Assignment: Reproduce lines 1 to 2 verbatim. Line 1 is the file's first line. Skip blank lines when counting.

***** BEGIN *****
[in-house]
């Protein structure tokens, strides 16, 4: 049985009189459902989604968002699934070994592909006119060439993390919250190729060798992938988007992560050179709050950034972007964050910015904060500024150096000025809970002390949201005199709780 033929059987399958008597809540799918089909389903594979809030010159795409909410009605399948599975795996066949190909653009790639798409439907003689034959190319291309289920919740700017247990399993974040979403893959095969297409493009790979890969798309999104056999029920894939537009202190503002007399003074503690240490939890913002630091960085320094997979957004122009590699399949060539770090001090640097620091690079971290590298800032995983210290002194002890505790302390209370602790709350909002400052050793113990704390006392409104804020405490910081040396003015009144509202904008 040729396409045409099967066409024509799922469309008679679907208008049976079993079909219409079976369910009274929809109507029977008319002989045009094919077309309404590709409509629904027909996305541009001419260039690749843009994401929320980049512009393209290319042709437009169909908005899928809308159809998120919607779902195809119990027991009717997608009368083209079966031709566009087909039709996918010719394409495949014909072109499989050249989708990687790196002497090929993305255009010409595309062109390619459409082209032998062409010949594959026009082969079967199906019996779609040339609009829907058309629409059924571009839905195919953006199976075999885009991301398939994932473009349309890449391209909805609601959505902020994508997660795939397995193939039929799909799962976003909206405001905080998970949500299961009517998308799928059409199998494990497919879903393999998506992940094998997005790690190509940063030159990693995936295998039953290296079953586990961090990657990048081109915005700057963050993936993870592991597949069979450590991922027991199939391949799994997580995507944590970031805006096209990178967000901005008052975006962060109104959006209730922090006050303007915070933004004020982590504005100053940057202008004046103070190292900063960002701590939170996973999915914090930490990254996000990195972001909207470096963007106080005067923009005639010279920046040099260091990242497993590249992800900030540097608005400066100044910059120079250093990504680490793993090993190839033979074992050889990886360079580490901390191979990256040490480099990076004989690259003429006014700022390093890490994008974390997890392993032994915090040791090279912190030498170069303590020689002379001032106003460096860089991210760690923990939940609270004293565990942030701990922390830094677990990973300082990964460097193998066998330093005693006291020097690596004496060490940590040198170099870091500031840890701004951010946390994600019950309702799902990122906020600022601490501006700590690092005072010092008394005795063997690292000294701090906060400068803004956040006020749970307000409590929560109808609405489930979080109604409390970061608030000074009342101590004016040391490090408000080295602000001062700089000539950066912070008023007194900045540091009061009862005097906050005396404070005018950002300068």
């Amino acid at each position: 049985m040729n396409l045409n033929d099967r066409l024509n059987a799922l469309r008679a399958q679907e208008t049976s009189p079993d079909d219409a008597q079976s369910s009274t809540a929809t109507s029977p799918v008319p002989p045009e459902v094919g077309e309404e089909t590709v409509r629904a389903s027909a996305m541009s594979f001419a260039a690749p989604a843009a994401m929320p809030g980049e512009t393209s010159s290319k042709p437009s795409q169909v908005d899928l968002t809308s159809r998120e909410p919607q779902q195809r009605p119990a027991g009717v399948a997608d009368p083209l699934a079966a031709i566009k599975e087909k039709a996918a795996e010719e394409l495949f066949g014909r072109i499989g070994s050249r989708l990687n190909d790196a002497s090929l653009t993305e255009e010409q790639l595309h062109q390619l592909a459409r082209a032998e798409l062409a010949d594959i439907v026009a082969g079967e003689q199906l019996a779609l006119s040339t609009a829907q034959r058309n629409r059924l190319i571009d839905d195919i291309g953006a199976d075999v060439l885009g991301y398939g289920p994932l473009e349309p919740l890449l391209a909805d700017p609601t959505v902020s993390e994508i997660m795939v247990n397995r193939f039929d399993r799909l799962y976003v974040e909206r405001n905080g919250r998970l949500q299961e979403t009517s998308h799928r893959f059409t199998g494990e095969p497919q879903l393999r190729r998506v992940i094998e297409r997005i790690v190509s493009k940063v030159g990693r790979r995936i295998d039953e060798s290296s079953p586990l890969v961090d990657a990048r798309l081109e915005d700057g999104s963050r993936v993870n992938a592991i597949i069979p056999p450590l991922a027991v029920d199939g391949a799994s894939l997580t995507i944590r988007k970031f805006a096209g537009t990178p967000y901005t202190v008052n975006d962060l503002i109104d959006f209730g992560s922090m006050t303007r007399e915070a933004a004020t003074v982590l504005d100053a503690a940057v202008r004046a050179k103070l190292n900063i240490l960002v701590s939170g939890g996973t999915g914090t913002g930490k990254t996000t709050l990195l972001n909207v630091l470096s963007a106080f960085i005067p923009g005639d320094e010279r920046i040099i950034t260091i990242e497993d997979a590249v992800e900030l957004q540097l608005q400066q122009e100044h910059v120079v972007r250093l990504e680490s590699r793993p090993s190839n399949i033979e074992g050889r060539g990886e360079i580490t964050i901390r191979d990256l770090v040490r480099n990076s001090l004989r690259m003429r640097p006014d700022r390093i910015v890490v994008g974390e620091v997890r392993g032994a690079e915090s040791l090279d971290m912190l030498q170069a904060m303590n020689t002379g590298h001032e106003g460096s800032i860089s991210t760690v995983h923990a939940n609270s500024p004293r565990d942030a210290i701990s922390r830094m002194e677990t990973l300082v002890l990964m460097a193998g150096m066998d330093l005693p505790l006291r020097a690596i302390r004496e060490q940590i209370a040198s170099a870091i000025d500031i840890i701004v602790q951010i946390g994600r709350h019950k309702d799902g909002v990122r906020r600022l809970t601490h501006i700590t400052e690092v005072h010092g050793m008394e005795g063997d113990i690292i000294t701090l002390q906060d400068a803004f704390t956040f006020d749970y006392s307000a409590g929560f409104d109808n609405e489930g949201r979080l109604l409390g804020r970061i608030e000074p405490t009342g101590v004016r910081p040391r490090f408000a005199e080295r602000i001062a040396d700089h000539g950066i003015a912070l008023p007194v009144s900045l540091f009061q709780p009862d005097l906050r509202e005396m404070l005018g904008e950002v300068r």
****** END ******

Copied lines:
[in-house]
């Protein structure tokens, strides 16, 4: 049985009189459902989604968002699934070994592909006119060439993390919250190729060798992938988007992560050179709050950034972007964050910015904060500024150096000025809970002390949201005199709780 033929059987399958008597809540799918089909389903594979809030010159795409909410009605399948599975795996066949190909653009790639798409439907003689034959190319291309289920919740700017247990399993974040979403893959095969297409493009790979890969798309999104056999029920894939537009202190503002007399003074503690240490939890913002630091960085320094997979957004122009590699399949060539770090001090640097620091690079971290590298800032995983210290002194002890505790302390209370602790709350909002400052050793113990704390006392409104804020405490910081040396003015009144509202904008 040729396409045409099967066409024509799922469309008679679907208008049976079993079909219409079976369910009274929809109507029977008319002989045009094919077309309404590709409509629904027909996305541009001419260039690749843009994401929320980049512009393209290319042709437009169909908005899928809308159809998120919607779902195809119990027991009717997608009368083209079966031709566009087909039709996918010719394409495949014909072109499989050249989708990687790196002497090929993305255009010409595309062109390619459409082209032998062409010949594959026009082969079967199906019996779609040339609009829907058309629409059924571009839905195919953006199976075999885009991301398939994932473009349309890449391209909805609601959505902020994508997660795939397995193939039929799909799962976003909206405001905080998970949500299961009517998308799928059409199998494990497919879903393999998506992940094998997005790690190509940063030159990693995936295998039953290296079953586990961090990657990048081109915005700057963050993936993870592991597949069979450590991922027991199939391949799994997580995507944590970031805006096209990178967000901005008052975006962060109104959006209730922090006050303007915070933004004020982590504005100053940057202008004046103070190292900063960002701590939170996973999915914090930490990254996000990195972001909207470096963007106080005067923009005639010279920046040099260091990242497993590249992800900030540097608005400066100044910059120079250093990504680490793993090993190839033979074992050889990886360079580490901390191979990256040490480099990076004989690259003429006014700022390093890490994008974390997890392993032994915090040791090279912190030498170069303590020689002379001032106003460096860089991210760690923990939940609270004293565990942030701990922390830094677990990973300082990964460097193998066998330093005693006291020097690596004496060490940590040198170099870091500031840890701004951010946390994600019950309702799902990122906020600022601490501006700590690092005072010092008394005795063997690292000294701090906060400068803004956040006020749970307000409590929560109808609405489930979080109604409390970061608030000074009342101590004016040391490090408000080295602000001062700089000539950066912070008023007194900045540091009061009862005097906050005396404070005018950002300068």